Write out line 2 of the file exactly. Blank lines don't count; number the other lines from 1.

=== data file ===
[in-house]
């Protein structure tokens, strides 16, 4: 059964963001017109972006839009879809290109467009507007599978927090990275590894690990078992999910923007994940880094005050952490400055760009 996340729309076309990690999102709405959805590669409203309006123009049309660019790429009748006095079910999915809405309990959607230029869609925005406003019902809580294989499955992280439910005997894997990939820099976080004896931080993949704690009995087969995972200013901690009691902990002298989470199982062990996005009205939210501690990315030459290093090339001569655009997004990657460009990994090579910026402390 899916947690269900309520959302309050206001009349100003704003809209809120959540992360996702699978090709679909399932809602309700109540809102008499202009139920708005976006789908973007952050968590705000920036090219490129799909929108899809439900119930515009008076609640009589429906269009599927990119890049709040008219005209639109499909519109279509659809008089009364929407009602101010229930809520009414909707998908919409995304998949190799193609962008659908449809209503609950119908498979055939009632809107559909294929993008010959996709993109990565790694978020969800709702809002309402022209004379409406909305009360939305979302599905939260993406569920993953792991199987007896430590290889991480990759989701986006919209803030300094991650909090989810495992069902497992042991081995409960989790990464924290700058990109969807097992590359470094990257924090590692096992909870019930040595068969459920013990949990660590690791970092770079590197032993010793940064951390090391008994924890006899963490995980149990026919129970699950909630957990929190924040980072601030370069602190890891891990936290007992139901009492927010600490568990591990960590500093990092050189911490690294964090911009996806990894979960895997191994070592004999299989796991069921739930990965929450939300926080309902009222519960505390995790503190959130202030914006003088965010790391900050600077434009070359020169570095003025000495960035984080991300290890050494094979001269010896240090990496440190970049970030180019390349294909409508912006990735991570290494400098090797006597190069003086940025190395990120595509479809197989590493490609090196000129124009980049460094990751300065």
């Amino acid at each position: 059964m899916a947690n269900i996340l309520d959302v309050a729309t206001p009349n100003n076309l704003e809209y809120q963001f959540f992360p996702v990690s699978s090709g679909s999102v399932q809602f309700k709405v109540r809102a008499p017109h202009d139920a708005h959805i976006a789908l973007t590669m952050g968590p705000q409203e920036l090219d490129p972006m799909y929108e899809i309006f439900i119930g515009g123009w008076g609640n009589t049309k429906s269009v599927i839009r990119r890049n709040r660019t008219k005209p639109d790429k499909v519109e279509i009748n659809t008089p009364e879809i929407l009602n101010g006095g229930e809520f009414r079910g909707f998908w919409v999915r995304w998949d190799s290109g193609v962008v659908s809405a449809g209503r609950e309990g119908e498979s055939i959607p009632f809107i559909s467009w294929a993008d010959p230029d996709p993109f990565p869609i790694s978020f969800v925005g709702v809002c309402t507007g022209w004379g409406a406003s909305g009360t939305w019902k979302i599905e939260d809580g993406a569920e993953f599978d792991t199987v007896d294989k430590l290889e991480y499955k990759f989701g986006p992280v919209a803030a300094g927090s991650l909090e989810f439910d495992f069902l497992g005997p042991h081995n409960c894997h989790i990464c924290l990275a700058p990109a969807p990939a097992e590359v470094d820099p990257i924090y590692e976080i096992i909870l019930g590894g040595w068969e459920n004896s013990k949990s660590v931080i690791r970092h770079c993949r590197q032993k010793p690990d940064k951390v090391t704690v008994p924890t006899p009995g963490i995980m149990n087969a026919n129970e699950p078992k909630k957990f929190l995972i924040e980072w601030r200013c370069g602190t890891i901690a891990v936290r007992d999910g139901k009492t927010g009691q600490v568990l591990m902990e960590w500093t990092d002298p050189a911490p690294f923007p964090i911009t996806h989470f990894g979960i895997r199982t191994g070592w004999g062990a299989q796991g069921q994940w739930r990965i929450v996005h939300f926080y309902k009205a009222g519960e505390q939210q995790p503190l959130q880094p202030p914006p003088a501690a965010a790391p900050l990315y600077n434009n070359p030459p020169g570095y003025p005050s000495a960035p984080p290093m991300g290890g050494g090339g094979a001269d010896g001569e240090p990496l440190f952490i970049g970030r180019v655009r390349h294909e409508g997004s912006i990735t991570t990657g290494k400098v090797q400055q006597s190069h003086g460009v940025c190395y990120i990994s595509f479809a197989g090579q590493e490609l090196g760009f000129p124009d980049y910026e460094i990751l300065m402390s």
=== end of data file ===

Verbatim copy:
């Protein structure tokens, strides 16, 4: 059964963001017109972006839009879809290109467009507007599978927090990275590894690990078992999910923007994940880094005050952490400055760009 996340729309076309990690999102709405959805590669409203309006123009049309660019790429009748006095079910999915809405309990959607230029869609925005406003019902809580294989499955992280439910005997894997990939820099976080004896931080993949704690009995087969995972200013901690009691902990002298989470199982062990996005009205939210501690990315030459290093090339001569655009997004990657460009990994090579910026402390 899916947690269900309520959302309050206001009349100003704003809209809120959540992360996702699978090709679909399932809602309700109540809102008499202009139920708005976006789908973007952050968590705000920036090219490129799909929108899809439900119930515009008076609640009589429906269009599927990119890049709040008219005209639109499909519109279509659809008089009364929407009602101010229930809520009414909707998908919409995304998949190799193609962008659908449809209503609950119908498979055939009632809107559909294929993008010959996709993109990565790694978020969800709702809002309402022209004379409406909305009360939305979302599905939260993406569920993953792991199987007896430590290889991480990759989701986006919209803030300094991650909090989810495992069902497992042991081995409960989790990464924290700058990109969807097992590359470094990257924090590692096992909870019930040595068969459920013990949990660590690791970092770079590197032993010793940064951390090391008994924890006899963490995980149990026919129970699950909630957990929190924040980072601030370069602190890891891990936290007992139901009492927010600490568990591990960590500093990092050189911490690294964090911009996806990894979960895997191994070592004999299989796991069921739930990965929450939300926080309902009222519960505390995790503190959130202030914006003088965010790391900050600077434009070359020169570095003025000495960035984080991300290890050494094979001269010896240090990496440190970049970030180019390349294909409508912006990735991570290494400098090797006597190069003086940025190395990120595509479809197989590493490609090196000129124009980049460094990751300065």